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Treatment and support of Alzheimer's disease

There is currently no cure for Alzheimer’s disease, but there is a lot that can be done to enable someone to live well with the condition. Read about some of the drug and non-drug treatments, support and activities.

There is currently no cure for Alzheimer’s disease, but there is a lot of support available to help someone live well with the condition. This includes drug treatments, and care and support without drugs. The person should have a chance to talk to a professional about their diagnosis who could be a:

  • psychiatrist or mental health nurse
  • clinical psychologist
  • occupational therapist
  • GP
  • dementia adviser.

Information on the support available, and where to go for further advice, is very important for helping someone to stay physically and mentally well. Professionals such as the GP and staff at the memory service or local Alzheimer’s Society can give advice on the best support to help the person
and the people caring for them.

You can search for services in your area at
alzheimers.org.uk/dementiaconnect


When the person is talking to professionals they may find it helpful to ask for written information that they can take away and read at their own pace. 

Read information at your own pace

Our booklet, The dementia guide, is specifically for someone who has recently been diagnosed with dementia.

Get your copy

Drug treatments

There are drug treatments for Alzheimer’s disease that can temporarily ease symptoms, or slow down their progression, for some people. These drugs are often marketed under brand names (some of these are in brackets below).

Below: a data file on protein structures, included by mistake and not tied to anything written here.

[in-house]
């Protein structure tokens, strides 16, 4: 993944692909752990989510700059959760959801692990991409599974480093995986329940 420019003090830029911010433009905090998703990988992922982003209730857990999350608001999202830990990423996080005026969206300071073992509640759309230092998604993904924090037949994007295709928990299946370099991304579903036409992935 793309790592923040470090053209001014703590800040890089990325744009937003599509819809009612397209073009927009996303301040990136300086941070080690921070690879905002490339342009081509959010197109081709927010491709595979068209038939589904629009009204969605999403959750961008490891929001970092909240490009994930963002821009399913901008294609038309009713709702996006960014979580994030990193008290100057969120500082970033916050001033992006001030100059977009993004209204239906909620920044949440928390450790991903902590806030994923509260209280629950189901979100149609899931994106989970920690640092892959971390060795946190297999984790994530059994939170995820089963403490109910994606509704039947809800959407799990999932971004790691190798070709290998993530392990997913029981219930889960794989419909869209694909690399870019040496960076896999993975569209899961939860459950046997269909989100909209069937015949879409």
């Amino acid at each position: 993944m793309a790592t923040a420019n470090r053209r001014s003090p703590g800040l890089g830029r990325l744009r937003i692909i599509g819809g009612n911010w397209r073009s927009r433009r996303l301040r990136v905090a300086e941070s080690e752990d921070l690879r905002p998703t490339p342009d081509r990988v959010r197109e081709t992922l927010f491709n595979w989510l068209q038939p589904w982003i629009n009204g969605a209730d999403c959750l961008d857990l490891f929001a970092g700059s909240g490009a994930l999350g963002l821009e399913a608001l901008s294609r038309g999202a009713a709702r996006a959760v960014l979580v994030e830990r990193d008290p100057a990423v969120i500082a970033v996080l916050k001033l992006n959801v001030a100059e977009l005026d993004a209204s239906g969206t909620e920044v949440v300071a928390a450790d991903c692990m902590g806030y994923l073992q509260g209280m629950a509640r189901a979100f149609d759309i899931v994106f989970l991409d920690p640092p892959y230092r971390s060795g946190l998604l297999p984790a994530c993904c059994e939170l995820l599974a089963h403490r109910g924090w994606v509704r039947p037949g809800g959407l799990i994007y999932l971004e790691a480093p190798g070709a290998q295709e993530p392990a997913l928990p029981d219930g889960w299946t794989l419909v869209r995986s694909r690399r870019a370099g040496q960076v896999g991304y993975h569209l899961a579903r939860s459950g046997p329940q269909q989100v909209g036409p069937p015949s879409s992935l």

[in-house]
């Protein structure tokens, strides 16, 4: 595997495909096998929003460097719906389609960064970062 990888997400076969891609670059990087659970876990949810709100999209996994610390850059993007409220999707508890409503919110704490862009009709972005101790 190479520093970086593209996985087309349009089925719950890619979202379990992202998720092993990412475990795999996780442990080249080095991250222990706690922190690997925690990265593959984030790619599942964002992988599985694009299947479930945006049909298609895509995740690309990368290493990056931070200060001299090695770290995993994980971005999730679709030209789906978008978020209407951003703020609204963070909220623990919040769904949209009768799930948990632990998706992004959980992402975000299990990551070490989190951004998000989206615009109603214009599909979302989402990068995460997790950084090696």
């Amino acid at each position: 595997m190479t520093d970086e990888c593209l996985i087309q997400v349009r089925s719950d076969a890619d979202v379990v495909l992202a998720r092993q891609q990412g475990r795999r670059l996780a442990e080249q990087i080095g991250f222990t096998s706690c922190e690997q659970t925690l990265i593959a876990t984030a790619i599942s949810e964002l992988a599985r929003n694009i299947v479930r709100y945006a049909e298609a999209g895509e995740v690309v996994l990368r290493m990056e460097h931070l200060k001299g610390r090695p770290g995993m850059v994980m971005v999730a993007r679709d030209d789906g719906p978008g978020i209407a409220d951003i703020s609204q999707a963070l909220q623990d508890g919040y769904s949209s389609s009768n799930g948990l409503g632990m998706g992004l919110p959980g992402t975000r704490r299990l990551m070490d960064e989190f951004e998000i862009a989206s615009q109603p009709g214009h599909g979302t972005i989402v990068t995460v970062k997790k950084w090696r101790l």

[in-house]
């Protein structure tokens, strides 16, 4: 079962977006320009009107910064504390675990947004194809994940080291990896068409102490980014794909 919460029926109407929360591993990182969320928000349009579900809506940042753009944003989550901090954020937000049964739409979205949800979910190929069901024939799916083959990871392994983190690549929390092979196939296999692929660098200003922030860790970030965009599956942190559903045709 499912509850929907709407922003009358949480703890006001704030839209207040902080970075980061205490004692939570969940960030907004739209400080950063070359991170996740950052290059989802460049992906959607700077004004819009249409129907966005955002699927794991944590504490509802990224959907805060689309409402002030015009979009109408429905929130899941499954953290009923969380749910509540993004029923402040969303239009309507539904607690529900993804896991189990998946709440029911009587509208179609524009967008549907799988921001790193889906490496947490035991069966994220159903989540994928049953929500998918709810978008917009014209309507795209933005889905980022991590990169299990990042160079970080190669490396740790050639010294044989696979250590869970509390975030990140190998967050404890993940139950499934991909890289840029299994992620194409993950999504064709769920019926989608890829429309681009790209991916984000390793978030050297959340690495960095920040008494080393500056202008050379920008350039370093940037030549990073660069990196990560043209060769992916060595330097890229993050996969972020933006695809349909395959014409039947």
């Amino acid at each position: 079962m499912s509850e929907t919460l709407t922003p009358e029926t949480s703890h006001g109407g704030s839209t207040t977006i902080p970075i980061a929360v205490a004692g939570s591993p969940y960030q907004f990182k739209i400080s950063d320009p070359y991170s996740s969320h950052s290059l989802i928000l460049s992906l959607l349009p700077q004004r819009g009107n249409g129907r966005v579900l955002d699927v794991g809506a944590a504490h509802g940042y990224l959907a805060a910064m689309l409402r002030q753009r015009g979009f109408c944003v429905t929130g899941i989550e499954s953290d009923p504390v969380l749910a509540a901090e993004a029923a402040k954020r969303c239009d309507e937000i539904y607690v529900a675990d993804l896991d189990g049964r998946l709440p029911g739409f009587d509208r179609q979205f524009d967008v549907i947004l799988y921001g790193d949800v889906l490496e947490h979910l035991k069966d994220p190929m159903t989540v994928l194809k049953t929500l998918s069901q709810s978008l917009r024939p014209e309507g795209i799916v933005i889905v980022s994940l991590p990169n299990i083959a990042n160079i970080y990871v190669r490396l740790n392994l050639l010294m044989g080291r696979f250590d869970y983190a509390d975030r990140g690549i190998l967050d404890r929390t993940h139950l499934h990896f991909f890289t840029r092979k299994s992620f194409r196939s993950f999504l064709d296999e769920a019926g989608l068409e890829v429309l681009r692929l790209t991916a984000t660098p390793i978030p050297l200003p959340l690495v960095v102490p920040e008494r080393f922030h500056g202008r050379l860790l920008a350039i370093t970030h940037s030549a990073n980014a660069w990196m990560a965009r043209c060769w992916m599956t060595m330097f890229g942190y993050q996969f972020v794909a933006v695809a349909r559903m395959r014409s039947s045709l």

A person in the mild (early) or moderate (middle) stages of Alzheimer’s disease or mixed dementia will usually be prescribed a drug such as:

  • donepezil (for example, Aricept)
  • rivastigmine (for example, Exelon)
  • galantamine (for example, Reminyl).

The drug may reduce anxiety, help with memory problems, improve concentration and motivation, and help with aspects of daily living such as cooking, shopping or hobbies. They work by boosting the levels of some chemical messengers in the brain.

A person in the moderate or severe (late) stages of Alzheimer’s disease or mixed dementia may be offered a different kind of drug –memantine (for example, Ebixa). This may help with mental abilities (such as orientation) and daily living, and might also reduce behaviours that challenge or are
distressing (such as agitation and having delusions).

A wide range of other drugs may be prescribed at different times for a
person with dementia. These may include drugs for blood pressure or
diabetes, depression or anxiety, sleeping tablets or antipsychotics.

Drug treatments for Alzheimer's disease

There's no drug to cure dementia yet, but it's often possible to relieve some symptoms. Learn more about the main drug treatments available. 

Read more

Support without drugs

There are many ways to help someone with dementia stay independent and cope with changes such as memory loss. These include practical things like supporting the person to have a routine or use a weekly pill box.